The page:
When GreenBiz Meets Cleantech: State of Green Business Forum 2010

What happens when green business meets cleantech?

When those companies are like Best Buy, Autodesk and Serious Materials, you get firms that align their products and services with efforts to foster sustainability -- and in some cases guide the marketplace toward broader and deeper adoption of environmentally responsible practices.

That's what Best Buy Senior Vice President for Sustainability Rick Rommel, Autodesk Director of Sustainability Lynelle Cameron and Serious Materials CEO Kevin Surace told moderator Marc Gunther, GreenBiz.com's senior contributor, during a panel discussion today at the State of Green Business Forum 2010 in San Francisco.

The event coincided with GreenBiz.com's release of the annual State of Green Business report and the panel provided the opportunity for the participants and the audience to delve further into  the possibilities that emerge when the aims of green business and prospects for cleantech overlap -- a trend that's becoming more prevalent, the report found.

“We started as a stereo store and we added, over time, categories that were relevant to our customers,” said Rommel of Best Buy, responding to a question from Gunther about the firm’s sales of electric bikes (and its investment into the bikes’ manufacturer Brammo), as well as its interest in green cars.

“We have a long, distinguished history of bringing the latest, greatest technology to you (the customer),” Rommel said, “and as we see transportation have the ability to connect with your phone, music -- the vehicle is beginning to look more and more like a computer on wheels. So then I bring the question back to you, should be we be selling electric cars?”

Rommel's call for a show of hands among the audience of roughly 400 people, gave him a green light on that proposition.

Surace, the chief executive of Serious Materials, also focused on the importance of education among consumers and at the professional level — such as the architects and builders who are the target market for his company’s high-performance, high-efficiency windows, sheetrock and other building materials.


The idea of laying out a little more cash now for building materials, which will pay back the investment through savings in as little as two years, and then yield savings for the remaining life of the product,  is a tough concept for people whose aim had been to put the cheapest product possible into a structure, Surace said.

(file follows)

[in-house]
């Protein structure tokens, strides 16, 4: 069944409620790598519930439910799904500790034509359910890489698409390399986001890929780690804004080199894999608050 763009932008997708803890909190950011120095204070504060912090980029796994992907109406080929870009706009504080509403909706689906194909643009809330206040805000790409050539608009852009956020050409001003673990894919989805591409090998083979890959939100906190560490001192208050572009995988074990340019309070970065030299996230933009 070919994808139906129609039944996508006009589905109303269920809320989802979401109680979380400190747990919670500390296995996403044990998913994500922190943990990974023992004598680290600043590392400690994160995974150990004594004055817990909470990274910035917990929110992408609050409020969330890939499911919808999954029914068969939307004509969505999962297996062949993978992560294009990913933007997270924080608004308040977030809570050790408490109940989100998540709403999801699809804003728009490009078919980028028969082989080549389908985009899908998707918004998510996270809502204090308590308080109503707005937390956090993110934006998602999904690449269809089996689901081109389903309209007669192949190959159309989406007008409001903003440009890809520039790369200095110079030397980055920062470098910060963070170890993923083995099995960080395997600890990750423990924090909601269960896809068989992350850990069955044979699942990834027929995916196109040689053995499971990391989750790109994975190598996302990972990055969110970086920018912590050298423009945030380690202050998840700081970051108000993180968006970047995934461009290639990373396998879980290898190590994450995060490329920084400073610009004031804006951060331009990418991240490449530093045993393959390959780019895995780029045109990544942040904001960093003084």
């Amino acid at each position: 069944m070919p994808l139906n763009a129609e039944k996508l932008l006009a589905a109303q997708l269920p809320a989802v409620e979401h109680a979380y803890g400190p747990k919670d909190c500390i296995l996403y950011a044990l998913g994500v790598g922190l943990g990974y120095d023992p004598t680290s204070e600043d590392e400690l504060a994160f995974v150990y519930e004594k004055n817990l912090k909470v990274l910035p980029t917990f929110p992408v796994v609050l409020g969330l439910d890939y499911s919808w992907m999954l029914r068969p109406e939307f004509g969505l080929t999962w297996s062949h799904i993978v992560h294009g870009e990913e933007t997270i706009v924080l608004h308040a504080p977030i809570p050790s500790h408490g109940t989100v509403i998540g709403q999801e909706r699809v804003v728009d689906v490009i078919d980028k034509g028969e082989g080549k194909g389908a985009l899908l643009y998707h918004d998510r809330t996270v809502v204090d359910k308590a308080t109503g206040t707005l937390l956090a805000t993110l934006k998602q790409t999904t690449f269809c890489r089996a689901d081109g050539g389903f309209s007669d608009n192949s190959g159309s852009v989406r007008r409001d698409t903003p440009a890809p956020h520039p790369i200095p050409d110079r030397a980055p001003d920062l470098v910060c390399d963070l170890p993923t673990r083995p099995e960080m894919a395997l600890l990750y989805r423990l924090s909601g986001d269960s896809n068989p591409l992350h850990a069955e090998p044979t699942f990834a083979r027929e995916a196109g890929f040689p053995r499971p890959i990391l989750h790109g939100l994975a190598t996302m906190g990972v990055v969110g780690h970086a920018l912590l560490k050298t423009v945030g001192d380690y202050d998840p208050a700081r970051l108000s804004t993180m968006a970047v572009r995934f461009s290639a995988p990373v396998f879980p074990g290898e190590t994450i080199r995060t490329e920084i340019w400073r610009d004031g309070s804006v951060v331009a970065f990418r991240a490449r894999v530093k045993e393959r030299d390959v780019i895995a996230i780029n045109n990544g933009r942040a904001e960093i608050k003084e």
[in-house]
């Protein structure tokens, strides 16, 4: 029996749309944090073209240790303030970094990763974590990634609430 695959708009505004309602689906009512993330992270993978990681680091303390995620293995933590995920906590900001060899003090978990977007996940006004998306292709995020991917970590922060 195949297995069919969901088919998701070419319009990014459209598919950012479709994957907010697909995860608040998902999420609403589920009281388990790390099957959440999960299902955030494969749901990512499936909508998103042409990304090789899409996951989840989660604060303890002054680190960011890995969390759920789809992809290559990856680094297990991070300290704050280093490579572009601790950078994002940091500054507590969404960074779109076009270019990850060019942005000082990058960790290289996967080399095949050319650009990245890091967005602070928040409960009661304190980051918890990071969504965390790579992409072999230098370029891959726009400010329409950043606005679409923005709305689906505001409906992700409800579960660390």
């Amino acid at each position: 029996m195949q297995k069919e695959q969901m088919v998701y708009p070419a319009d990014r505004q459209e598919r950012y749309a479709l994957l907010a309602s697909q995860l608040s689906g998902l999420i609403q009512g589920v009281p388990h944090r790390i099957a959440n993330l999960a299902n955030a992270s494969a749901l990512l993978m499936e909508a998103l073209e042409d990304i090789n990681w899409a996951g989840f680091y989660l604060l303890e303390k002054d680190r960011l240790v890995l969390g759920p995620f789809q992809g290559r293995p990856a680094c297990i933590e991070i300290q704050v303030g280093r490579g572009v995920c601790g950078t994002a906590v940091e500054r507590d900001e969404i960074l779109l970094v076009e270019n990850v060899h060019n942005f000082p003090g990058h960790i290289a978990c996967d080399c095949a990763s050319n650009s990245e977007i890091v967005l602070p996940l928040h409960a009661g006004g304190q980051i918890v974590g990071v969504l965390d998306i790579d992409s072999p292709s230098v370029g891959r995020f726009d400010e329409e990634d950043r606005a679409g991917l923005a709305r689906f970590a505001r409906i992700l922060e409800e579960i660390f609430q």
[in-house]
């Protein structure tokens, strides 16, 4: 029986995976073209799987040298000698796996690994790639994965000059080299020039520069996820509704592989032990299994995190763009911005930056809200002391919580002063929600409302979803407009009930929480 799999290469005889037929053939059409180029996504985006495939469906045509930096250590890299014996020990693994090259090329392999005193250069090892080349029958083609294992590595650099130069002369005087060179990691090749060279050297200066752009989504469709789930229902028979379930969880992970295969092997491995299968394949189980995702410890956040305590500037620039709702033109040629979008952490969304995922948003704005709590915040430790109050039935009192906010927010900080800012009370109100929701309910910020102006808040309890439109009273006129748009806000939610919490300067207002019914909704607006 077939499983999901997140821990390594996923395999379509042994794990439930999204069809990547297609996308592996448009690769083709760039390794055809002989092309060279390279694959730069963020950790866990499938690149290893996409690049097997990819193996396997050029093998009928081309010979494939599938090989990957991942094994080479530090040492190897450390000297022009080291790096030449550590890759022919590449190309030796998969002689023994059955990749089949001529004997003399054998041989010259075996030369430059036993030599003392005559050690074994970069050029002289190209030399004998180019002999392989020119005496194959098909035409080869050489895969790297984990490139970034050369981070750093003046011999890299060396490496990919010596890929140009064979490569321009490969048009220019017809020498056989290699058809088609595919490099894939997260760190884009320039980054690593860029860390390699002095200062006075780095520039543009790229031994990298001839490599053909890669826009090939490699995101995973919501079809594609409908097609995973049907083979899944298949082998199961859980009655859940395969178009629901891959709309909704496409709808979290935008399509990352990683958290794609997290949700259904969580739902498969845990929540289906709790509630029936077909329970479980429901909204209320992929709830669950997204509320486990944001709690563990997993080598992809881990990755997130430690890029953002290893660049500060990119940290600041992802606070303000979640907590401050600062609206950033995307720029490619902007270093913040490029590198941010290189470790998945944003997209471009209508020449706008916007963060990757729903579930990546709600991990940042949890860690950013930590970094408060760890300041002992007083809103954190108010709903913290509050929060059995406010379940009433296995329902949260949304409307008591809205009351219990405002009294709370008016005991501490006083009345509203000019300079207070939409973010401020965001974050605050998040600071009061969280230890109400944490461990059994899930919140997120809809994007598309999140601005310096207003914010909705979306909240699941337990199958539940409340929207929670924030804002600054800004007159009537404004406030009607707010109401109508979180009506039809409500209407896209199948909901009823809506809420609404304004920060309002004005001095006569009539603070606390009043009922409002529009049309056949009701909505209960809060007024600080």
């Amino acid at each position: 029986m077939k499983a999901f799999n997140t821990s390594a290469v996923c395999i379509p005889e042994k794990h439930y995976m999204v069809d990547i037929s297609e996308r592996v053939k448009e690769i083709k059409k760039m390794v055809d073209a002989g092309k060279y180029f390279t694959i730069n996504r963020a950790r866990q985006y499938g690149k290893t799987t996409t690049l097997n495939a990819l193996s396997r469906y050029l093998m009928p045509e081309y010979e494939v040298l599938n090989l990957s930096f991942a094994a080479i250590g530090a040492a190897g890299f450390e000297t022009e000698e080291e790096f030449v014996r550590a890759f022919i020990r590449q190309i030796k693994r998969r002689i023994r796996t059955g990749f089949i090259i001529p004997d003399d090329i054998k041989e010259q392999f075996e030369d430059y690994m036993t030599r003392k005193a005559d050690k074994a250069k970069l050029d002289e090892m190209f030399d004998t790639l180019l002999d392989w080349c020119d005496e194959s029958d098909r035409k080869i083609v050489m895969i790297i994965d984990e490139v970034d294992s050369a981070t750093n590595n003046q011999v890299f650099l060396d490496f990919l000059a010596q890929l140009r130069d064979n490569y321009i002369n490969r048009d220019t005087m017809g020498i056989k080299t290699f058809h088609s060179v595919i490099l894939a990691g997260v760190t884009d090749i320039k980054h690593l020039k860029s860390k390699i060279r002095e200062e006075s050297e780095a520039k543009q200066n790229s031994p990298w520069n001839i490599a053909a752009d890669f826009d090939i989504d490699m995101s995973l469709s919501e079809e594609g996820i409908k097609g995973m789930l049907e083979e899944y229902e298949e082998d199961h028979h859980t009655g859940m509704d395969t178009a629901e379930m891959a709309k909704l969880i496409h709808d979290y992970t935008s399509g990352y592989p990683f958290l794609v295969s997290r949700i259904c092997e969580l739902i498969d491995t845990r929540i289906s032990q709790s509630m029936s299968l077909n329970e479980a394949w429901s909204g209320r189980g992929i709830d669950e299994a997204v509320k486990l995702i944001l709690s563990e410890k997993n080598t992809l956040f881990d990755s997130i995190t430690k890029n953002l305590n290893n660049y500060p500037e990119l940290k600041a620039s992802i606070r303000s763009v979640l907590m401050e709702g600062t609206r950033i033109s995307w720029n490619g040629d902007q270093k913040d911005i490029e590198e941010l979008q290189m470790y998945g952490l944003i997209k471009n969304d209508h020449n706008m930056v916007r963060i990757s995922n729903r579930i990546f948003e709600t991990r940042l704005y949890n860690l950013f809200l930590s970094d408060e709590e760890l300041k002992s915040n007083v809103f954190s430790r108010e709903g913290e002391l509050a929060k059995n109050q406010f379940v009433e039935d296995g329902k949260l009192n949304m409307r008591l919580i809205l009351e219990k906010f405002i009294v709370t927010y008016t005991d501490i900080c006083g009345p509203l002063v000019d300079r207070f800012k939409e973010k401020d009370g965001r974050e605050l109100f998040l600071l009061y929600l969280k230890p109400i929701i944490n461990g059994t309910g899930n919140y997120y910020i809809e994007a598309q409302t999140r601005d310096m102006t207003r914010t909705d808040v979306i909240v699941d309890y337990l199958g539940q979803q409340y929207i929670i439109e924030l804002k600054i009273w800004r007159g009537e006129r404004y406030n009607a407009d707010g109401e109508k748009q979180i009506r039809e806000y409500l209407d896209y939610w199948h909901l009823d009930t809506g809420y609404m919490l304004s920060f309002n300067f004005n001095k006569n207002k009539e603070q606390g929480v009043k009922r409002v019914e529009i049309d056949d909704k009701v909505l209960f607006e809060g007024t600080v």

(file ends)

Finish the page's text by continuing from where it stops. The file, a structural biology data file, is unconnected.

“We have a lot of education to do,” he said.

Prominent projects such as the retrofit of the Empire State Building go a long way to build the public’s and industry awareness of the benefits and business case for energy efficiency, Surace said.

Though his firm has not officially detailed its role in the project, Surace alluded to his company’s plans in a recent speech before House Democrats and did so again today. It’ll involve upgrading the existing glass in all 6,500 dual pane R-2 windows of the buildiing -- that’s 26,000 panes of glass -- and converting them to super-insulated, R-8 windows.

Cameron’s firm, which develops 2-D and 3-D design software for creators, designers and planners in industries ranging from animation to building, has devised a novel program to speed awareness and adoption of technology supporting sustainable design.

Last summer, Autodesk launched its Clean Tech Partner Program and expanded the effort last month by extending grants of its design software to 100 cleantech firms.

Autodesk products enable users to build digital prototypes and test different constructs, products and materials to model different solutions for achieving various goals.

“Our thought is that if people use the tools they would be able to design things more sustainably,” Autodesk CEO Carl Bass said earlier in the day.

“I think, historically, and even today, it’s hard to design sustainably,” Cameron said. “[I think] we can guide people -- we’re not there yet but that’s our vision.”

Image CC licensed by Flickr user
Ian Muttoo














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